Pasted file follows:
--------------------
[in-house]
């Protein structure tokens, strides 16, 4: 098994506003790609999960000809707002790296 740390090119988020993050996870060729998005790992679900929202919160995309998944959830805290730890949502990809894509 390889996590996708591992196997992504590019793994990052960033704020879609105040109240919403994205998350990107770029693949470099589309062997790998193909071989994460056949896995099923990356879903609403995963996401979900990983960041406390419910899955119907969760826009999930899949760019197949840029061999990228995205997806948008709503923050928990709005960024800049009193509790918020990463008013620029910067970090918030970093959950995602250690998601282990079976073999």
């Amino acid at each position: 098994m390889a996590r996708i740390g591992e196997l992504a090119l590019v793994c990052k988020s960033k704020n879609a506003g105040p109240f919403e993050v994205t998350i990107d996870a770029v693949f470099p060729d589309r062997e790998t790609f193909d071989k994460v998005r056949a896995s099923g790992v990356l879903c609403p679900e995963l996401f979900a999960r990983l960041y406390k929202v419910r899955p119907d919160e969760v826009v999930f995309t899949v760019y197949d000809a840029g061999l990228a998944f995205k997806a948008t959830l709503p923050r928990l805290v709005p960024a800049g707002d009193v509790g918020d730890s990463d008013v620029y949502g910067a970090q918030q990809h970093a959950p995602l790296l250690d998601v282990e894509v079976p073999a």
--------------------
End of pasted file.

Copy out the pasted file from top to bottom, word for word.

[in-house]
């Protein structure tokens, strides 16, 4: 098994506003790609999960000809707002790296 740390090119988020993050996870060729998005790992679900929202919160995309998944959830805290730890949502990809894509 390889996590996708591992196997992504590019793994990052960033704020879609105040109240919403994205998350990107770029693949470099589309062997790998193909071989994460056949896995099923990356879903609403995963996401979900990983960041406390419910899955119907969760826009999930899949760019197949840029061999990228995205997806948008709503923050928990709005960024800049009193509790918020990463008013620029910067970090918030970093959950995602250690998601282990079976073999």
């Amino acid at each position: 098994m390889a996590r996708i740390g591992e196997l992504a090119l590019v793994c990052k988020s960033k704020n879609a506003g105040p109240f919403e993050v994205t998350i990107d996870a770029v693949f470099p060729d589309r062997e790998t790609f193909d071989k994460v998005r056949a896995s099923g790992v990356l879903c609403p679900e995963l996401f979900a999960r990983l960041y406390k929202v419910r899955p119907d919160e969760v826009v999930f995309t899949v760019y197949d000809a840029g061999l990228a998944f995205k997806a948008t959830l709503p923050r928990l805290v709005p960024a800049g707002d009193v509790g918020d730890s990463d008013v620029y949502g910067a970090q918030q990809h970093a959950p995602l790296l250690d998601v282990e894509v079976p073999a």